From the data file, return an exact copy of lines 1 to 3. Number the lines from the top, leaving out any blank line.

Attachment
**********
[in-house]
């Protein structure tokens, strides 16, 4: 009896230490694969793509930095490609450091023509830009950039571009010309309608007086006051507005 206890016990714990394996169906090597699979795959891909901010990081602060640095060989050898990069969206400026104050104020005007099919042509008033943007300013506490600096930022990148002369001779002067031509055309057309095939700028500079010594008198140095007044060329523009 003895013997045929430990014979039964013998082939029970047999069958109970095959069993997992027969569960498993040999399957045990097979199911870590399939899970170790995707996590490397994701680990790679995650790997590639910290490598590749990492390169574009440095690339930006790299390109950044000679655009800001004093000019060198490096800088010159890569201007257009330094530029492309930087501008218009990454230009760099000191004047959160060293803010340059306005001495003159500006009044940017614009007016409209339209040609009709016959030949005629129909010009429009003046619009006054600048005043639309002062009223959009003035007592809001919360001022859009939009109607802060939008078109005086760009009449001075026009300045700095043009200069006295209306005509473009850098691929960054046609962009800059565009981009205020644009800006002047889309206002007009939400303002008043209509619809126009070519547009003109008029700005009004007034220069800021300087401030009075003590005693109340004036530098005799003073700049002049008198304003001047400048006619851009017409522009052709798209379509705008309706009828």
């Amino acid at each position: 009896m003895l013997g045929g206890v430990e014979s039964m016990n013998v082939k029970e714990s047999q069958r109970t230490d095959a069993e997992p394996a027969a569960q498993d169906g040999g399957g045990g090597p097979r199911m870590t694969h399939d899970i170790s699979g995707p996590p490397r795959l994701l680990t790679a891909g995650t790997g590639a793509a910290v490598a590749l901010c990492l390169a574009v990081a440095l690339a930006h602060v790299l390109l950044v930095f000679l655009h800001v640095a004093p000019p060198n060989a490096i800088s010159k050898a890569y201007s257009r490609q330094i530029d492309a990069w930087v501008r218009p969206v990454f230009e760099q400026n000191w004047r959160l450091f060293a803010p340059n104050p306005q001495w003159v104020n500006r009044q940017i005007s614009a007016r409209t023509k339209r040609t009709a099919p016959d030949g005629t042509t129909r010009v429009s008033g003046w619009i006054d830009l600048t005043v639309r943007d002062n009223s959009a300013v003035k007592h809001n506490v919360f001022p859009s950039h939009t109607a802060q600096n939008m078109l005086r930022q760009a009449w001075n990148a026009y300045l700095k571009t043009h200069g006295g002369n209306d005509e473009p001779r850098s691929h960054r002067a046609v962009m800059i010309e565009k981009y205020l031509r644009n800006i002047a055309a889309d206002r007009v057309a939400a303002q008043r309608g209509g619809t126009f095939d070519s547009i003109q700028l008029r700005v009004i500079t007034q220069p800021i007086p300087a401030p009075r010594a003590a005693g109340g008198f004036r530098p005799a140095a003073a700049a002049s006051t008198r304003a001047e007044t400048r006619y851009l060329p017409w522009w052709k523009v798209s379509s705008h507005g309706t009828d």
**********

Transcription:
[in-house]
């Protein structure tokens, strides 16, 4: 009896230490694969793509930095490609450091023509830009950039571009010309309608007086006051507005 206890016990714990394996169906090597699979795959891909901010990081602060640095060989050898990069969206400026104050104020005007099919042509008033943007300013506490600096930022990148002369001779002067031509055309057309095939700028500079010594008198140095007044060329523009 003895013997045929430990014979039964013998082939029970047999069958109970095959069993997992027969569960498993040999399957045990097979199911870590399939899970170790995707996590490397994701680990790679995650790997590639910290490598590749990492390169574009440095690339930006790299390109950044000679655009800001004093000019060198490096800088010159890569201007257009330094530029492309930087501008218009990454230009760099000191004047959160060293803010340059306005001495003159500006009044940017614009007016409209339209040609009709016959030949005629129909010009429009003046619009006054600048005043639309002062009223959009003035007592809001919360001022859009939009109607802060939008078109005086760009009449001075026009300045700095043009200069006295209306005509473009850098691929960054046609962009800059565009981009205020644009800006002047889309206002007009939400303002008043209509619809126009070519547009003109008029700005009004007034220069800021300087401030009075003590005693109340004036530098005799003073700049002049008198304003001047400048006619851009017409522009052709798209379509705008309706009828």
């Amino acid at each position: 009896m003895l013997g045929g206890v430990e014979s039964m016990n013998v082939k029970e714990s047999q069958r109970t230490d095959a069993e997992p394996a027969a569960q498993d169906g040999g399957g045990g090597p097979r199911m870590t694969h399939d899970i170790s699979g995707p996590p490397r795959l994701l680990t790679a891909g995650t790997g590639a793509a910290v490598a590749l901010c990492l390169a574009v990081a440095l690339a930006h602060v790299l390109l950044v930095f000679l655009h800001v640095a004093p000019p060198n060989a490096i800088s010159k050898a890569y201007s257009r490609q330094i530029d492309a990069w930087v501008r218009p969206v990454f230009e760099q400026n000191w004047r959160l450091f060293a803010p340059n104050p306005q001495w003159v104020n500006r009044q940017i005007s614009a007016r409209t023509k339209r040609t009709a099919p016959d030949g005629t042509t129909r010009v429009s008033g003046w619009i006054d830009l600048t005043v639309r943007d002062n009223s959009a300013v003035k007592h809001n506490v919360f001022p859009s950039h939009t109607a802060q600096n939008m078109l005086r930022q760009a009449w001075n990148a026009y300045l700095k571009t043009h200069g006295g002369n209306d005509e473009p001779r850098s691929h960054r002067a046609v962009m800059i010309e565009k981009y205020l031509r644009n800006i002047a055309a889309d206002r007009v057309a939400a303002q008043r309608g209509g619809t126009f095939d070519s547009i003109q700028l008029r700005v009004i500079t007034q220069p800021i007086p300087a401030p009075r010594a003590a005693g109340g008198f004036r530098p005799a140095a003073a700049a002049s006051t008198r304003a001047e007044t400048r006619y851009l060329p017409w522009w052709k523009v798209s379509s705008h507005g309706t009828d």